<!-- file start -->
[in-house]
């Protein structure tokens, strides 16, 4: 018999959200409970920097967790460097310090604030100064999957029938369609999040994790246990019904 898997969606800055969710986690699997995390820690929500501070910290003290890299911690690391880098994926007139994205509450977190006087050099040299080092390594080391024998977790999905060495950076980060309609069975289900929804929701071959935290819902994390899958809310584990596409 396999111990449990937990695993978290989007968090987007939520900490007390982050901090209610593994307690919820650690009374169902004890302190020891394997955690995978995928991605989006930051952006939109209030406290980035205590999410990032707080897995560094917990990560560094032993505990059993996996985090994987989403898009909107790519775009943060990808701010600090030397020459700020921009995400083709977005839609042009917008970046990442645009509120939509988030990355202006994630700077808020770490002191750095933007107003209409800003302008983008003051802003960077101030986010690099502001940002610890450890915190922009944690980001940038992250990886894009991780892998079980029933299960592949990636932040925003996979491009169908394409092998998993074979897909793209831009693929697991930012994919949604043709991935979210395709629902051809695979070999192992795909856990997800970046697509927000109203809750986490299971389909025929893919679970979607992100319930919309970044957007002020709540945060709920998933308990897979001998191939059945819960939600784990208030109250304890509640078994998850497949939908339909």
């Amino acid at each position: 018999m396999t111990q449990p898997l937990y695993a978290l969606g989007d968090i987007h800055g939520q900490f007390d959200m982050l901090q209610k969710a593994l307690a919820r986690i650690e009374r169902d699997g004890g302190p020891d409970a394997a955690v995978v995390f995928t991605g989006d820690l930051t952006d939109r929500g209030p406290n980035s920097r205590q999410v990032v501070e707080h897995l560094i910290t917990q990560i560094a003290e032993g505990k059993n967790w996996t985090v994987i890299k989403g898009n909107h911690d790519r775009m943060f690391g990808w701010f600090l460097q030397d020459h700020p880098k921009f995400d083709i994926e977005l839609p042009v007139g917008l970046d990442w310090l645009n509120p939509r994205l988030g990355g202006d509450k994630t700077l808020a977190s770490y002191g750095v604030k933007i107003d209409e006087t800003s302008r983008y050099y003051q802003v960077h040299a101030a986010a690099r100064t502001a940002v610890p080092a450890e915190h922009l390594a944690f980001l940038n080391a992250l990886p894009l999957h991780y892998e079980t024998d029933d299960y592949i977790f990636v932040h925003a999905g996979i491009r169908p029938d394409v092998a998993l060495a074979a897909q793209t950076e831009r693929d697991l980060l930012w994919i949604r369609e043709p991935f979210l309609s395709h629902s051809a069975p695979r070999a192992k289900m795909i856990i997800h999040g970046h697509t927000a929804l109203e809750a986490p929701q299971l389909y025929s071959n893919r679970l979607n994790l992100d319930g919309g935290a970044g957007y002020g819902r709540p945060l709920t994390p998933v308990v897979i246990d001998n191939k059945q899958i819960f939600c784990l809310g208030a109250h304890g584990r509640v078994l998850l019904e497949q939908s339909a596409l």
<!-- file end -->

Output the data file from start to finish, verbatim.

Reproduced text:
[in-house]
């Protein structure tokens, strides 16, 4: 018999959200409970920097967790460097310090604030100064999957029938369609999040994790246990019904 898997969606800055969710986690699997995390820690929500501070910290003290890299911690690391880098994926007139994205509450977190006087050099040299080092390594080391024998977790999905060495950076980060309609069975289900929804929701071959935290819902994390899958809310584990596409 396999111990449990937990695993978290989007968090987007939520900490007390982050901090209610593994307690919820650690009374169902004890302190020891394997955690995978995928991605989006930051952006939109209030406290980035205590999410990032707080897995560094917990990560560094032993505990059993996996985090994987989403898009909107790519775009943060990808701010600090030397020459700020921009995400083709977005839609042009917008970046990442645009509120939509988030990355202006994630700077808020770490002191750095933007107003209409800003302008983008003051802003960077101030986010690099502001940002610890450890915190922009944690980001940038992250990886894009991780892998079980029933299960592949990636932040925003996979491009169908394409092998998993074979897909793209831009693929697991930012994919949604043709991935979210395709629902051809695979070999192992795909856990997800970046697509927000109203809750986490299971389909025929893919679970979607992100319930919309970044957007002020709540945060709920998933308990897979001998191939059945819960939600784990208030109250304890509640078994998850497949939908339909």
């Amino acid at each position: 018999m396999t111990q449990p898997l937990y695993a978290l969606g989007d968090i987007h800055g939520q900490f007390d959200m982050l901090q209610k969710a593994l307690a919820r986690i650690e009374r169902d699997g004890g302190p020891d409970a394997a955690v995978v995390f995928t991605g989006d820690l930051t952006d939109r929500g209030p406290n980035s920097r205590q999410v990032v501070e707080h897995l560094i910290t917990q990560i560094a003290e032993g505990k059993n967790w996996t985090v994987i890299k989403g898009n909107h911690d790519r775009m943060f690391g990808w701010f600090l460097q030397d020459h700020p880098k921009f995400d083709i994926e977005l839609p042009v007139g917008l970046d990442w310090l645009n509120p939509r994205l988030g990355g202006d509450k994630t700077l808020a977190s770490y002191g750095v604030k933007i107003d209409e006087t800003s302008r983008y050099y003051q802003v960077h040299a101030a986010a690099r100064t502001a940002v610890p080092a450890e915190h922009l390594a944690f980001l940038n080391a992250l990886p894009l999957h991780y892998e079980t024998d029933d299960y592949i977790f990636v932040h925003a999905g996979i491009r169908p029938d394409v092998a998993l060495a074979a897909q793209t950076e831009r693929d697991l980060l930012w994919i949604r369609e043709p991935f979210l309609s395709h629902s051809a069975p695979r070999a192992k289900m795909i856990i997800h999040g970046h697509t927000a929804l109203e809750a986490p929701q299971l389909y025929s071959n893919r679970l979607n994790l992100d319930g919309g935290a970044g957007y002020g819902r709540p945060l709920t994390p998933v308990v897979i246990d001998n191939k059945q899958i819960f939600c784990l809310g208030a109250h304890g584990r509640v078994l998850l019904e497949q939908s339909a596409l």